And everyone will have something to tell you about pregnancy and what you should or should not be doing ..... just do what is best for YOU and what your doc is OK with - and ignore everyone else.

At the beginning of my pregnancy, I had my ex-boss' wife go OFF on me for about 20 minutes about how awful I was for eating tuna fish. I ate a tuna fish sandwich and mentioned it in passing and she started screaming, "TUNA FISH????????!!!!!! YOU HAD TUNA FISH!!!!!!! Your baby is going to have MERCURY POISONING! YOU CAN'T EAT TUNA FISH!!!!!"

Ah.... good times. Congrats on the little one  :)
Title: Re: Exercise & Pregnancy
Post by: TeraNova15 on October 30, 2013, 09:46:06 AM
Just chiming in here - my boss just had a baby in May and she worked out up until she gave birth. I'm convinced that being that fit helped her with labor in a lot of ways. I worked out under doc supervision during my pregnancy as well, and I also think it prepared me in a lot of ways for labor (however, I ended up having a c-section, but I also think being fit helped me recuperate faster).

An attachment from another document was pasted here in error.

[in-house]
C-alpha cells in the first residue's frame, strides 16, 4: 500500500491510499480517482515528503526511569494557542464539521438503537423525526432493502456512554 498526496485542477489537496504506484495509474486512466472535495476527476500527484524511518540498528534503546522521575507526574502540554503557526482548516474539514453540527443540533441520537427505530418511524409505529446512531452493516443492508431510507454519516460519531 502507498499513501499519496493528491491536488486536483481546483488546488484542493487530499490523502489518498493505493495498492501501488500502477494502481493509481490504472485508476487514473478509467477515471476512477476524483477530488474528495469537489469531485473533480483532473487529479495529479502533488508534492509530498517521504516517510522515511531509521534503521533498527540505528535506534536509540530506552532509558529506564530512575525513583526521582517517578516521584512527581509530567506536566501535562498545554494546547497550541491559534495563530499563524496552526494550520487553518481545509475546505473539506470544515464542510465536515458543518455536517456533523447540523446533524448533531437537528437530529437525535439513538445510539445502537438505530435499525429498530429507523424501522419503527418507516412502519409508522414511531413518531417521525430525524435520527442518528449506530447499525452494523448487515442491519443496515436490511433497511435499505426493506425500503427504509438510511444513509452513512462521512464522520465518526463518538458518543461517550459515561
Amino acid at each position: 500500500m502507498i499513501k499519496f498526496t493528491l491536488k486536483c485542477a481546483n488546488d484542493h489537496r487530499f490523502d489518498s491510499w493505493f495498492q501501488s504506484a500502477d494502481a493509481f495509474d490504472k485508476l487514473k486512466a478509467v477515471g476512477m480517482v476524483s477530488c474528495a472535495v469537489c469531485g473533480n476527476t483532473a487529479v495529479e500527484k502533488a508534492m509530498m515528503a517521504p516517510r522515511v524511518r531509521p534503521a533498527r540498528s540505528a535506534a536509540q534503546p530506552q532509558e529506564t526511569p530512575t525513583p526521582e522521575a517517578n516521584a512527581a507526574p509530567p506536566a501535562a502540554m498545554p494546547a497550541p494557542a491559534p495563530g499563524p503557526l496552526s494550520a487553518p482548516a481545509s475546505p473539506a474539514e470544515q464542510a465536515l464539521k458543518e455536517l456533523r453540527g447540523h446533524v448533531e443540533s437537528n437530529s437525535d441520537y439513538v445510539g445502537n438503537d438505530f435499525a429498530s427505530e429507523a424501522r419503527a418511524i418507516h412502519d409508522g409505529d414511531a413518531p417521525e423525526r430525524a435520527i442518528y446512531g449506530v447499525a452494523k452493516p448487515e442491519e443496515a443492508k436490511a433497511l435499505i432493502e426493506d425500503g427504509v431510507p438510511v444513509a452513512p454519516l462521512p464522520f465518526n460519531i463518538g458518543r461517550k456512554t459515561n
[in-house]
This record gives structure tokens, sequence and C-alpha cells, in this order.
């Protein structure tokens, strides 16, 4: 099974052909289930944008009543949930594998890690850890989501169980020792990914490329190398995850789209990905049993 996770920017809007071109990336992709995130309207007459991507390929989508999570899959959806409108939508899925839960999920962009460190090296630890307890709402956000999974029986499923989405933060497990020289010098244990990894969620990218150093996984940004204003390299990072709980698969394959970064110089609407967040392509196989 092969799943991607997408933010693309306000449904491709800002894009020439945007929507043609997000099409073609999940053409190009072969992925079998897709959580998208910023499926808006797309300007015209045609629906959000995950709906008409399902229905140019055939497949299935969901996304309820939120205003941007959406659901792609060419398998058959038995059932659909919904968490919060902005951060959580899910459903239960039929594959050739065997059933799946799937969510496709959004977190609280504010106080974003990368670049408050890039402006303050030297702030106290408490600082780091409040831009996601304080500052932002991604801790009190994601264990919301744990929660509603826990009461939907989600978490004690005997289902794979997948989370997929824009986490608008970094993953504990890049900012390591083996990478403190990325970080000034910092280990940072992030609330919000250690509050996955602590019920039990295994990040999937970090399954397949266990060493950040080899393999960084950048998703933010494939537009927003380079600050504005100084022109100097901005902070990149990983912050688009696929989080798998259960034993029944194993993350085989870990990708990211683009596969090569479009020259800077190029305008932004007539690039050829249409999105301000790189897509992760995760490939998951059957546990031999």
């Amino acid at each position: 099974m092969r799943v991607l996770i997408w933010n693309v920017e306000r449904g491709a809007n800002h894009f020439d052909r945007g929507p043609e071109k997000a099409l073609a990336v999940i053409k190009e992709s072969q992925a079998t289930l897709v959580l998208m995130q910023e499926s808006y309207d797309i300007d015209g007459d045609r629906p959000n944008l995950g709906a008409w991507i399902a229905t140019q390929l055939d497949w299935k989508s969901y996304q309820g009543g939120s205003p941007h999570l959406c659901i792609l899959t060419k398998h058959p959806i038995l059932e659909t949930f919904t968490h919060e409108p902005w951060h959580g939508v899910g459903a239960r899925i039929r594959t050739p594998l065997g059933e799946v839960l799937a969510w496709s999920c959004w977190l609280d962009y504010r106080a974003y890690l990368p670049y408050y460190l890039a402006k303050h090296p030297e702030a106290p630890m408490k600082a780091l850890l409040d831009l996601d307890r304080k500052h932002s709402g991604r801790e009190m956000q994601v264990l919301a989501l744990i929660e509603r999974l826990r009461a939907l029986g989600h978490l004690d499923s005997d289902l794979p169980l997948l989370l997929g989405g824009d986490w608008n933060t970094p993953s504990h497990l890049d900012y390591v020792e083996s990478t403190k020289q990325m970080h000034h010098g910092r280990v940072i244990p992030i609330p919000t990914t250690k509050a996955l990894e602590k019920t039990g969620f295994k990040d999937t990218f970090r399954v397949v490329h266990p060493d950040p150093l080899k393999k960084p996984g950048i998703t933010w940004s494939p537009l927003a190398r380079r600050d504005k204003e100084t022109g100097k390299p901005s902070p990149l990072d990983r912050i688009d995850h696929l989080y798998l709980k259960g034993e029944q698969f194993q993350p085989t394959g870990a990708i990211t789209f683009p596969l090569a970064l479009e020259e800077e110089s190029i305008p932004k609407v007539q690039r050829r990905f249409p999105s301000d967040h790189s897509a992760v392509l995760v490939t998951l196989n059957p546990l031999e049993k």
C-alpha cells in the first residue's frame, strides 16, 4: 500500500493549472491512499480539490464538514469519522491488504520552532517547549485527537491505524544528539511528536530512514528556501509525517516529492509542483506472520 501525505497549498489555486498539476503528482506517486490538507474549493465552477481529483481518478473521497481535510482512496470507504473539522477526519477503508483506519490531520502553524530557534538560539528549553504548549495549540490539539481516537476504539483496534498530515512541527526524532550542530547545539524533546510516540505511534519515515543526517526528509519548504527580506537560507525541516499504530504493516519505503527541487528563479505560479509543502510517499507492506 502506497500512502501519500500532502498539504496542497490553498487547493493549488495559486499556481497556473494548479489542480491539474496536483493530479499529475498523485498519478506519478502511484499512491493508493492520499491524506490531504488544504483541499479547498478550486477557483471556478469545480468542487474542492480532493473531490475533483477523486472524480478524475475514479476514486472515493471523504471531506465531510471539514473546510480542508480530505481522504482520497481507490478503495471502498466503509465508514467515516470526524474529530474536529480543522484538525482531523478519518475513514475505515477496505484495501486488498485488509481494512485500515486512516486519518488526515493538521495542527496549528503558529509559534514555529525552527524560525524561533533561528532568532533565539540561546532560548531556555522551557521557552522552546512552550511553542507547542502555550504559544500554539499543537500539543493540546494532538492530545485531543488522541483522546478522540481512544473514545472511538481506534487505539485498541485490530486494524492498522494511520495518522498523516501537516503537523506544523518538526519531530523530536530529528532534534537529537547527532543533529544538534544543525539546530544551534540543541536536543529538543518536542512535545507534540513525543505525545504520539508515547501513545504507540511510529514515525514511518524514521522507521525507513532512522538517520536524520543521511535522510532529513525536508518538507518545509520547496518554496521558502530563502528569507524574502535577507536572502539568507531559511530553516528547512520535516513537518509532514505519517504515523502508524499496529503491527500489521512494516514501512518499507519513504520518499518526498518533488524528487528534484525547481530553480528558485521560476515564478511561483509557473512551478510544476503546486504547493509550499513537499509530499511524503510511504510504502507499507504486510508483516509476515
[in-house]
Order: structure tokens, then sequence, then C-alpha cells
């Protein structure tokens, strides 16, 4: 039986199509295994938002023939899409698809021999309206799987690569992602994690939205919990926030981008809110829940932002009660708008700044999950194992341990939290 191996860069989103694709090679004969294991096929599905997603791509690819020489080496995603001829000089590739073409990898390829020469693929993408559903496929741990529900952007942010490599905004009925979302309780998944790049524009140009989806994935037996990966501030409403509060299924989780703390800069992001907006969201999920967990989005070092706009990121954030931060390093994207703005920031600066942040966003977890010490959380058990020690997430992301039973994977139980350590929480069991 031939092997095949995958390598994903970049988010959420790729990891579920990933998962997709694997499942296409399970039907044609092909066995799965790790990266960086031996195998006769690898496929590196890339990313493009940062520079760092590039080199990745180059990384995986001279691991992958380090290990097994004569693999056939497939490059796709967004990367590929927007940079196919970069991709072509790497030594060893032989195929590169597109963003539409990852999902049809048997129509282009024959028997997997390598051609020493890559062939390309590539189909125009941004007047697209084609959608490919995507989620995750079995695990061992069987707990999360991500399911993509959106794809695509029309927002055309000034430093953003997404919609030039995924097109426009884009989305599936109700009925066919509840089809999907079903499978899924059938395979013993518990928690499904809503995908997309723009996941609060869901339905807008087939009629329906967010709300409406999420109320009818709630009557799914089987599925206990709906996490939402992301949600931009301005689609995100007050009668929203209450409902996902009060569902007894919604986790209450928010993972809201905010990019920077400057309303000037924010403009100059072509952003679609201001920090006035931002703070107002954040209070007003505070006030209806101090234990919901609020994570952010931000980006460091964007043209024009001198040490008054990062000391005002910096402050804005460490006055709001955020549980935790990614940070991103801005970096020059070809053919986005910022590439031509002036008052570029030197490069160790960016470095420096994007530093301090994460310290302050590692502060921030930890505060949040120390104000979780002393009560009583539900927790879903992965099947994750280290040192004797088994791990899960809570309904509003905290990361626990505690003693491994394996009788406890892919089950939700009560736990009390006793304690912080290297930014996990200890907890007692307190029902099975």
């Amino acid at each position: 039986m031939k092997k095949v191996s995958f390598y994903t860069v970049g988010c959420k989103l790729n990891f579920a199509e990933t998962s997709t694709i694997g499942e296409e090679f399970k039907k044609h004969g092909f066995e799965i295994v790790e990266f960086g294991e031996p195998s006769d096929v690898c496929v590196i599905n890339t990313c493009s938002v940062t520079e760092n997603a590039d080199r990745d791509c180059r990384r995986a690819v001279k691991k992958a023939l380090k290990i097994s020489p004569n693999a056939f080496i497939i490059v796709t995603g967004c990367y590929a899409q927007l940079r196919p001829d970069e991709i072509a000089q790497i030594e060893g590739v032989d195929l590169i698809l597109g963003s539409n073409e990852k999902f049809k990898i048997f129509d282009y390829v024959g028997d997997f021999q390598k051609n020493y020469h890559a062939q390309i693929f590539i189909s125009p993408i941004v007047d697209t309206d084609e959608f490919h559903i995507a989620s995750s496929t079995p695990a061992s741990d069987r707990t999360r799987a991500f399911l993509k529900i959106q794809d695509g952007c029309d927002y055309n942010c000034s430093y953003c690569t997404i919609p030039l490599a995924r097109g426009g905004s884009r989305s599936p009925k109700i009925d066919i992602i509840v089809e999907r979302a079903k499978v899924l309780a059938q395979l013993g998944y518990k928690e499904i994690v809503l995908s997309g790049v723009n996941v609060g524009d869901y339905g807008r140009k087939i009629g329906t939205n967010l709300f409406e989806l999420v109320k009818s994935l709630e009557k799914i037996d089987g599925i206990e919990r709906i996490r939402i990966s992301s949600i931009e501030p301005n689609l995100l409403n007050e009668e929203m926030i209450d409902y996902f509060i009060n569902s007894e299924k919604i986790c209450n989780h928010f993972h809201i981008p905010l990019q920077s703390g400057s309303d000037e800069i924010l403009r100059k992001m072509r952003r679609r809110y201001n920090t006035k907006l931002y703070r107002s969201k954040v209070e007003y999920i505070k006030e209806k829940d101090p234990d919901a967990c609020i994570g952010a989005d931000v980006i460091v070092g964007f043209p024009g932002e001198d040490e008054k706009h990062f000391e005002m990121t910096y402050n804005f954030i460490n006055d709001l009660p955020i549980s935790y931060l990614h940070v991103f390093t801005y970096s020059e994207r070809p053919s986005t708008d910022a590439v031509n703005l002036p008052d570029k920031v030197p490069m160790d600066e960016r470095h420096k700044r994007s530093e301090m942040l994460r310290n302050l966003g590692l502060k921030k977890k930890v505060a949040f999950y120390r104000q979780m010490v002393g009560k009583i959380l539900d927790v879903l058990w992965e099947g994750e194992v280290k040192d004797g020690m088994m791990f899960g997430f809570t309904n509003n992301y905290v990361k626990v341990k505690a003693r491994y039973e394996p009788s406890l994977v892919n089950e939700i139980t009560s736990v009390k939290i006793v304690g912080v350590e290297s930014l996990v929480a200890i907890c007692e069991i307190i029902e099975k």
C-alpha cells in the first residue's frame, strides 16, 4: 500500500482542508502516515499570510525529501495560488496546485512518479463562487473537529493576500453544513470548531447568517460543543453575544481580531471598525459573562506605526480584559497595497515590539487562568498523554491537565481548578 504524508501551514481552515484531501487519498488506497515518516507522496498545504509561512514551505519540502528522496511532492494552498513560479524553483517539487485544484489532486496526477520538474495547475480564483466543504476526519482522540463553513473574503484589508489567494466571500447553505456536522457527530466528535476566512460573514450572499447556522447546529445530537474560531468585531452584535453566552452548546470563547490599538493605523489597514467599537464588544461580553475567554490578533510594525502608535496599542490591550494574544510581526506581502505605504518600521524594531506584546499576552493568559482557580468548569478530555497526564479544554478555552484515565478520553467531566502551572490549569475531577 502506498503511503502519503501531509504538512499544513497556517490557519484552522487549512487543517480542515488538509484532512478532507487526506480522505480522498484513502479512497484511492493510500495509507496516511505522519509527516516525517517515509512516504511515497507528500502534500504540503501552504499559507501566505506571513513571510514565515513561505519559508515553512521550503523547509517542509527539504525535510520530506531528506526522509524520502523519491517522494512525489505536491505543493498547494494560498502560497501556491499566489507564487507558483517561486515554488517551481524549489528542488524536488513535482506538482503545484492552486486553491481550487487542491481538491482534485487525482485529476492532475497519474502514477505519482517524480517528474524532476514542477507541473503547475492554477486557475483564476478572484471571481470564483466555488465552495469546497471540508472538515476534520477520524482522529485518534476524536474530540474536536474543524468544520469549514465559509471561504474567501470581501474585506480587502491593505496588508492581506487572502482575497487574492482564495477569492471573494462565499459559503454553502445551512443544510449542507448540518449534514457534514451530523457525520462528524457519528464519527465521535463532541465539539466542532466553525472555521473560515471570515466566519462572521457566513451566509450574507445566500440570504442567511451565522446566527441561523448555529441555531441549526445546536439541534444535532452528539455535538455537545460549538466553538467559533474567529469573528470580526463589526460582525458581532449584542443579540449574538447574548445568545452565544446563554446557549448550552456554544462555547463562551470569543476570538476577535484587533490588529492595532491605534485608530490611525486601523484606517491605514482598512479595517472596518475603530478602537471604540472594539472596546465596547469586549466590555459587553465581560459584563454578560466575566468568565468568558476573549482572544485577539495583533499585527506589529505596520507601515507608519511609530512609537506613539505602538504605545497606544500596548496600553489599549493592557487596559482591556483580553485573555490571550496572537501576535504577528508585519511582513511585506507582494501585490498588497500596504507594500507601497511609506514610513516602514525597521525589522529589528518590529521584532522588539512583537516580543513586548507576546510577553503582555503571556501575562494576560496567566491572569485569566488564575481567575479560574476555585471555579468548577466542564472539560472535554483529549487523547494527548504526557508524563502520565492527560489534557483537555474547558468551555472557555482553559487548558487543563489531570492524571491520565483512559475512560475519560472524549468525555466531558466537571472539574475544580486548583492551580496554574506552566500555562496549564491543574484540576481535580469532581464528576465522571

And everyone will have something to tell you about pregnancy and what you should or should not be doing ..... just do what is best for YOU and what your doc is OK with - and ignore everyone else.

At the beginning of my pregnancy, I had my ex-boss' wife go OFF on me for about 20 minutes about how awful I was for eating tuna fish. I ate a tuna fish sandwich and mentioned it in passing and she started screaming, "TUNA FISH????????!!!!!! YOU HAD TUNA FISH!!!!!!! Your baby is going to have MERCURY POISONING! YOU CAN'T EAT TUNA FISH!!!!!"

Ah.... good times. Congrats on the little one  :)

Oh goodness don't even get me started on people trying to monitor what I eat. Apparently eating preservative and sugar laden cookies and McDonald's Value meals is a-OK but even cooked sushi is the devil and I am going to kill the baby with cross contamination from parasites by just walking into a sushi place or something. Le sigh.